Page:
As Chinese New Year 2015 approaches, confusion is growing on whether it is the year of the sheep, goat, ram or 'Year of the horned animal' and what exact difference do these classifications make.
In Chinese, the upcoming lunar year is directly translated as 'Year of the Yang' but the meaning of the word 'Yang' is often lost in translation and there seems to be no solution on how to transcribe it in English as experts dealing with Chinese language say.
"In Chinese, 'yang' is a genetic word to mean sheep/goat/ram, so yes, there's always the ambiguity when comes to translating the word," Professor Lingchei Letty Chen, an expert in Modern Chinese language and literature from the Washington University in St. Louis, Missourti, US, told IBTimes India via e-mail.
"The way Chinese language define which particular type of 'yang' is referred is by putting a qualifier word in from of 'yang, i.e. 'shang (mountain) yang' means 'goat', 'mian (gentle, meek) yang' means 'sheep', and 'gong (male) yang' means ram."
But what do we call the upcoming year of the lunar calendar. Is it the year of the sheep, goat or the ram? According to William H. Baxter, Professor of Chinese Linguistics in the University of Michigan, the answer is not easy.
"The basic meaning of yáng 羊, by itself, is 'sheep'. There is this complication, though, that Chinese uses the same form, with a modifier, for 'goat', and also for 'ram', 'ewe', 'lamb', etc," he explained.
"For example, the Chinese for 'goat' is shānyáng 山羊 (where shān 山 means 'mountain' or 'hill'). So there is no 'exact' animal associated with the Chinese word yáng 羊. There is no 'exact' animal corresponding to English 'sheep', either, though, since the term is used for different species of the genus Ovis."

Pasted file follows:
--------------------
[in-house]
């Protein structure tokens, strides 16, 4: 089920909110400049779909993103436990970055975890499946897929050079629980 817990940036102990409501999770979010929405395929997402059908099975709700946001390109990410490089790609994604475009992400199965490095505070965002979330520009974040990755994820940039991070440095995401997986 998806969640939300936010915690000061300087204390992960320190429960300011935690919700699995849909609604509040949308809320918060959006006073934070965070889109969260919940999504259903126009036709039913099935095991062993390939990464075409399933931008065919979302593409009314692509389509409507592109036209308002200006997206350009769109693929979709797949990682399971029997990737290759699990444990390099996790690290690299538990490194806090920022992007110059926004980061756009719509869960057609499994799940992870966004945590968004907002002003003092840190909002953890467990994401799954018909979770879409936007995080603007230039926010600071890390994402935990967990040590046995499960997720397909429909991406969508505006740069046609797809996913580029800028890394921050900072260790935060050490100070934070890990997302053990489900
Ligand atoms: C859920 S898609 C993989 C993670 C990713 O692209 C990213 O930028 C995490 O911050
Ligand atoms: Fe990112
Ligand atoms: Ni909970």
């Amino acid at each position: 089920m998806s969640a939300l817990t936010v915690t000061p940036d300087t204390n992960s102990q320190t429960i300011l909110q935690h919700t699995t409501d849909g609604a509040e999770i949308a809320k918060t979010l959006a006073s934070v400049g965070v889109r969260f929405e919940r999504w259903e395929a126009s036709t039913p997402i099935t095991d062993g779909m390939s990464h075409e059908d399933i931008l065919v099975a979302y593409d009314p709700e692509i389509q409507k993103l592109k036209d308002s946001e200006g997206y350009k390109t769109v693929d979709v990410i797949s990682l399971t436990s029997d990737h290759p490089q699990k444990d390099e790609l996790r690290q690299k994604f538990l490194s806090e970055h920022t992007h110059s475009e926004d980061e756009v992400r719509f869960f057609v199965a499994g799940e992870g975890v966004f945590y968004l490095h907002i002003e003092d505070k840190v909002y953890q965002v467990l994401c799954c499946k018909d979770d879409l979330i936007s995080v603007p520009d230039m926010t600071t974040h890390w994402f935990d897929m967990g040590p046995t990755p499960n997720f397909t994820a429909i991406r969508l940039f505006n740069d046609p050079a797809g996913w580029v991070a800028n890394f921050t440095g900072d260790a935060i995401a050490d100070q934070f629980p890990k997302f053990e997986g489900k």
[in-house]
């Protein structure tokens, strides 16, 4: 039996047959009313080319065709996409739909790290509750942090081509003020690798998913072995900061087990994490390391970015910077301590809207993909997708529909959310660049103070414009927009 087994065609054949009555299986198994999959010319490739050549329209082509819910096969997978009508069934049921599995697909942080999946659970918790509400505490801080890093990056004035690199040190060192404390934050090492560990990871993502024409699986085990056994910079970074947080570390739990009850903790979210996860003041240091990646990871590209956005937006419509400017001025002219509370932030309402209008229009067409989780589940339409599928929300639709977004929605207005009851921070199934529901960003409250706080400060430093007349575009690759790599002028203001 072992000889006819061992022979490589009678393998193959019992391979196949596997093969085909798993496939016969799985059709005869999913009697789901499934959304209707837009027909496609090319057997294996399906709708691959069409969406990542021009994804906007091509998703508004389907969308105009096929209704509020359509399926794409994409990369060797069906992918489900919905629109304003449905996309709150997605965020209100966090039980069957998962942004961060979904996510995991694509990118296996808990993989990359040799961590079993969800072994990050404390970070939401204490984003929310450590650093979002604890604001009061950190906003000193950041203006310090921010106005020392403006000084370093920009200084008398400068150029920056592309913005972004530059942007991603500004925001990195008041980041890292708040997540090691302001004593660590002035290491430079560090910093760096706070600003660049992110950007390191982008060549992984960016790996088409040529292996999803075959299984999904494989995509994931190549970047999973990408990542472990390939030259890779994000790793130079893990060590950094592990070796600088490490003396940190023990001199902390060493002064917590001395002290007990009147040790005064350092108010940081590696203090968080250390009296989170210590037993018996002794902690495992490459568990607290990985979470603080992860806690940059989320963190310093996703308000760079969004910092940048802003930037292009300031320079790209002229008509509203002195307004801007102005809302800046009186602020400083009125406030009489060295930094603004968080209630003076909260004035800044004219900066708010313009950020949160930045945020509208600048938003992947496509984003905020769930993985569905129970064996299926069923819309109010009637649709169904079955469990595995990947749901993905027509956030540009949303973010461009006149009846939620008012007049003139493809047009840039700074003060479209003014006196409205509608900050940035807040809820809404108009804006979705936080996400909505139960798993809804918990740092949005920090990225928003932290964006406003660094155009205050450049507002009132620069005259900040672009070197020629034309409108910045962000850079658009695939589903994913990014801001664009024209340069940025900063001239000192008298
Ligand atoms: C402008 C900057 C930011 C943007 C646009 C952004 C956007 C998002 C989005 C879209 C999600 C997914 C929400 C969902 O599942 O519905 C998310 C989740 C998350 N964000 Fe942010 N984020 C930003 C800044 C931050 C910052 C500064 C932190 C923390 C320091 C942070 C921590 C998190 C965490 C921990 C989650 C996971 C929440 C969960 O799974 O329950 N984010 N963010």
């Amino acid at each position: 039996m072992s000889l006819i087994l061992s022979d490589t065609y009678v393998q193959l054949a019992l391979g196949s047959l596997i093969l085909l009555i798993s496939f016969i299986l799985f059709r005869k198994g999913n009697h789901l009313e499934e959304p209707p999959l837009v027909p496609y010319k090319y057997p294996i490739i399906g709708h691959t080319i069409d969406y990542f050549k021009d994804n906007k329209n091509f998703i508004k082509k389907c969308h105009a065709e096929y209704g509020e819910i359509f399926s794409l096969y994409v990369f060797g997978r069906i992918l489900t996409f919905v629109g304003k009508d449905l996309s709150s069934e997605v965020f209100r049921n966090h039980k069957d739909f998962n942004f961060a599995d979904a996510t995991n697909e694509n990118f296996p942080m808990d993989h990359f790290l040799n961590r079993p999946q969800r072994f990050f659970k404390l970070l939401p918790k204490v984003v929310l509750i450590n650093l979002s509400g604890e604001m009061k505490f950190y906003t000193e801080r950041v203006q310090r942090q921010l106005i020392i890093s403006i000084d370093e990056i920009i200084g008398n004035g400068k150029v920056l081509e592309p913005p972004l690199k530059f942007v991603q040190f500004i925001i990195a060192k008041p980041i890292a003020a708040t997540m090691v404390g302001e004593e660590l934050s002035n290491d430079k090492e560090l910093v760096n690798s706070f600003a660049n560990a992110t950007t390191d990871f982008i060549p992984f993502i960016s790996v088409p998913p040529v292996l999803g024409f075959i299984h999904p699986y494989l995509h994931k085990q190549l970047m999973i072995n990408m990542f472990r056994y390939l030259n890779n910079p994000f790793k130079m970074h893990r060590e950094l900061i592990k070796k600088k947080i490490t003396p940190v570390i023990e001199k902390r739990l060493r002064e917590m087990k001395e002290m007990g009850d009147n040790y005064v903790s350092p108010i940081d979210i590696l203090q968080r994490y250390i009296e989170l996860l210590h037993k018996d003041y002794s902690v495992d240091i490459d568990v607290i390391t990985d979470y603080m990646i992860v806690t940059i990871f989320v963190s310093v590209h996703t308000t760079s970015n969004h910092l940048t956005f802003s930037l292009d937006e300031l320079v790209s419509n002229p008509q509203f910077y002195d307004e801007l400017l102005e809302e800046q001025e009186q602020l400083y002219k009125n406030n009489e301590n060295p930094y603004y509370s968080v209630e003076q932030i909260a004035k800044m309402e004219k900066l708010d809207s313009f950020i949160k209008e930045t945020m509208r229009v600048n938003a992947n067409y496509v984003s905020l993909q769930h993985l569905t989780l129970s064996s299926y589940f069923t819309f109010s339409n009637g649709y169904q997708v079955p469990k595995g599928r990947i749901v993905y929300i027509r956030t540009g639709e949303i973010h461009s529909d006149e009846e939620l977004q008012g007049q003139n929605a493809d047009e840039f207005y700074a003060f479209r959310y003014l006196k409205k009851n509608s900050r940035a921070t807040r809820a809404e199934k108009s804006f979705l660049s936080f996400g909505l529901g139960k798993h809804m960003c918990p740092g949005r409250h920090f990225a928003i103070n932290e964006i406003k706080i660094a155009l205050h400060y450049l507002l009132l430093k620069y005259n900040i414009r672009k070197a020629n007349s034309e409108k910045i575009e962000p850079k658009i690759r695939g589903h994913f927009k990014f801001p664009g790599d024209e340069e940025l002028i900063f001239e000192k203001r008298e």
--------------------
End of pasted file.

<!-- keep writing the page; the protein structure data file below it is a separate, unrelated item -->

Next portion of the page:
"In Chinese, 'ram', 'ewe', and 'lamb' are gōngyáng 公羊 ('male' or 'father' sheep), mǔyáng 母羊 ('mother' sheep), and xiǎoyáng 小羊 ('small' sheep) respectively," he added.
"The English vocabulary for sheep and goats is quite elaborate, probably reflecting the fact that the British have a long tradition of raising these animals," he said adding that Chinese pictures illustrating the Year of the Sheep include a goat as well as a sheep since goat is also a kind of Yang.
"Since there is no exact equivalent in English for yángnián 羊年 (Year of the Yáng), I suppose there will always be an ambiguity. This is not unusual when translating from one language to another."
A Google search for "year of the sheep" brings in about 2,470,000 search results, while "year of the goat" reverts about 2,350,000 results, and "year of the ram" bring in about 1,140,000 results.
Professor Baxter also played around with Google ngrams, which uses as sample the texts scanned by Google Books. When we look for "Year of the Sheep", "Year of the Goat", and "Year of the Ram", we get a graph (below), which seems to indicate that "Year of the Sheep" wins out. That means, in terms of the number of times it has been mentioned in books since 1880 till date, the year of the 'Sheep' seems to be correct expression or is more widely used.
"So on the internet, it appears that "year of the sheep" is a slight favorite," Baxter said adding that "Year of the Sheep" seems most common in general.